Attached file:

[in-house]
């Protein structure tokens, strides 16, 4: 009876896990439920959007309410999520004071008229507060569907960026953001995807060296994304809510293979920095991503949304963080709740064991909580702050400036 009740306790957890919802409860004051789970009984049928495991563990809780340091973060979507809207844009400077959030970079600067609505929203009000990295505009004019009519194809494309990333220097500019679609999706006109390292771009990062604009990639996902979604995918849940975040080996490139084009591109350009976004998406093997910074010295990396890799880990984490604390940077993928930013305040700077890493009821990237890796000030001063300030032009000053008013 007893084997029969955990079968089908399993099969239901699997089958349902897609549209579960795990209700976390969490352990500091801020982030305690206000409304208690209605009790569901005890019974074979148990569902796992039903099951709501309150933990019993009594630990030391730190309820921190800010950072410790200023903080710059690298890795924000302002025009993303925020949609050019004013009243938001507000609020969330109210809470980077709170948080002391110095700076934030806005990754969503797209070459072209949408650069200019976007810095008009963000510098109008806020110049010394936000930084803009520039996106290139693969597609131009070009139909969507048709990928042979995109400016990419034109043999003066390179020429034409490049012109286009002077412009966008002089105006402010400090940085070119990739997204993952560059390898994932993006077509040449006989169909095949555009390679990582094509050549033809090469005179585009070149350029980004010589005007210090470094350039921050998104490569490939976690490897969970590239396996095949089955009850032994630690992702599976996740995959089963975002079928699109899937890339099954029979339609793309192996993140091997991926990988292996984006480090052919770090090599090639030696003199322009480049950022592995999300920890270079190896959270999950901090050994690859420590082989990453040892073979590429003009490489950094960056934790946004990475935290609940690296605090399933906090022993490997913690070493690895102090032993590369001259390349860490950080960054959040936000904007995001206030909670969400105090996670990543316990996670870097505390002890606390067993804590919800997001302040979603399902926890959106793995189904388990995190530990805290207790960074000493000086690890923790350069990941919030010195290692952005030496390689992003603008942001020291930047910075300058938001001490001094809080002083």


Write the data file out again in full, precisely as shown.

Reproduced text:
[in-house]
């Protein structure tokens, strides 16, 4: 009876896990439920959007309410999520004071008229507060569907960026953001995807060296994304809510293979920095991503949304963080709740064991909580702050400036 009740306790957890919802409860004051789970009984049928495991563990809780340091973060979507809207844009400077959030970079600067609505929203009000990295505009004019009519194809494309990333220097500019679609999706006109390292771009990062604009990639996902979604995918849940975040080996490139084009591109350009976004998406093997910074010295990396890799880990984490604390940077993928930013305040700077890493009821990237890796000030001063300030032009000053008013 007893084997029969955990079968089908399993099969239901699997089958349902897609549209579960795990209700976390969490352990500091801020982030305690206000409304208690209605009790569901005890019974074979148990569902796992039903099951709501309150933990019993009594630990030391730190309820921190800010950072410790200023903080710059690298890795924000302002025009993303925020949609050019004013009243938001507000609020969330109210809470980077709170948080002391110095700076934030806005990754969503797209070459072209949408650069200019976007810095008009963000510098109008806020110049010394936000930084803009520039996106290139693969597609131009070009139909969507048709990928042979995109400016990419034109043999003066390179020429034409490049012109286009002077412009966008002089105006402010400090940085070119990739997204993952560059390898994932993006077509040449006989169909095949555009390679990582094509050549033809090469005179585009070149350029980004010589005007210090470094350039921050998104490569490939976690490897969970590239396996095949089955009850032994630690992702599976996740995959089963975002079928699109899937890339099954029979339609793309192996993140091997991926990988292996984006480090052919770090090599090639030696003199322009480049950022592995999300920890270079190896959270999950901090050994690859420590082989990453040892073979590429003009490489950094960056934790946004990475935290609940690296605090399933906090022993490997913690070493690895102090032993590369001259390349860490950080960054959040936000904007995001206030909670969400105090996670990543316990996670870097505390002890606390067993804590919800997001302040979603399902926890959106793995189904388990995190530990805290207790960074000493000086690890923790350069990941919030010195290692952005030496390689992003603008942001020291930047910075300058938001001490001094809080002083």